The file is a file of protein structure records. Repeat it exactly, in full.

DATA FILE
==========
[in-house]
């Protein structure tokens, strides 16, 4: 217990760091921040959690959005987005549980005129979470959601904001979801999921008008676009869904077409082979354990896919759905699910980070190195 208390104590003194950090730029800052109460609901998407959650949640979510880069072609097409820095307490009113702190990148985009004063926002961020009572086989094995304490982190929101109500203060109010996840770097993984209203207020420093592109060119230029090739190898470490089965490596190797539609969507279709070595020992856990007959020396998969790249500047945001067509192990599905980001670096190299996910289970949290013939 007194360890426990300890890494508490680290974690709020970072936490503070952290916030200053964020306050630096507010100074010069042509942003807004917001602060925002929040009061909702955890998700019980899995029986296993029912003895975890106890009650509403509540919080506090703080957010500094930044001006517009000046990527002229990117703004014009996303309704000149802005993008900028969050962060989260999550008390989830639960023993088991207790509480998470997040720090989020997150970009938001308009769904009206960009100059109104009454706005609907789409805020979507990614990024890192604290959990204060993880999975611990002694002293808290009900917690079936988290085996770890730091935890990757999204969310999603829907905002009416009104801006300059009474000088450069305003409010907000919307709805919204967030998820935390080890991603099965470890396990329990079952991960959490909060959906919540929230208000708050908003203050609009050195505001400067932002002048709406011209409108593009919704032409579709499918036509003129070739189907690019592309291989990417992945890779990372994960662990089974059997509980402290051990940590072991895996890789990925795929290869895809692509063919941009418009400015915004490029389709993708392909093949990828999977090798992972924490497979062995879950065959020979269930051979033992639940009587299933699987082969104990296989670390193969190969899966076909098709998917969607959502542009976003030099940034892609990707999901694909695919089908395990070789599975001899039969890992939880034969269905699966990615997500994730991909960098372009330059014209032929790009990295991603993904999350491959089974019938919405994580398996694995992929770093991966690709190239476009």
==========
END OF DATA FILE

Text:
[in-house]
């Protein structure tokens, strides 16, 4: 217990760091921040959690959005987005549980005129979470959601904001979801999921008008676009869904077409082979354990896919759905699910980070190195 208390104590003194950090730029800052109460609901998407959650949640979510880069072609097409820095307490009113702190990148985009004063926002961020009572086989094995304490982190929101109500203060109010996840770097993984209203207020420093592109060119230029090739190898470490089965490596190797539609969507279709070595020992856990007959020396998969790249500047945001067509192990599905980001670096190299996910289970949290013939 007194360890426990300890890494508490680290974690709020970072936490503070952290916030200053964020306050630096507010100074010069042509942003807004917001602060925002929040009061909702955890998700019980899995029986296993029912003895975890106890009650509403509540919080506090703080957010500094930044001006517009000046990527002229990117703004014009996303309704000149802005993008900028969050962060989260999550008390989830639960023993088991207790509480998470997040720090989020997150970009938001308009769904009206960009100059109104009454706005609907789409805020979507990614990024890192604290959990204060993880999975611990002694002293808290009900917690079936988290085996770890730091935890990757999204969310999603829907905002009416009104801006300059009474000088450069305003409010907000919307709805919204967030998820935390080890991603099965470890396990329990079952991960959490909060959906919540929230208000708050908003203050609009050195505001400067932002002048709406011209409108593009919704032409579709499918036509003129070739189907690019592309291989990417992945890779990372994960662990089974059997509980402290051990940590072991895996890789990925795929290869895809692509063919941009418009400015915004490029389709993708392909093949990828999977090798992972924490497979062995879950065959020979269930051979033992639940009587299933699987082969104990296989670390193969190969899966076909098709998917969607959502542009976003030099940034892609990707999901694909695919089908395990070789599975001899039969890992939880034969269905699966990615997500994730991909960098372009330059014209032929790009990295991603993904999350491959089974019938919405994580398996694995992929770093991966690709190239476009």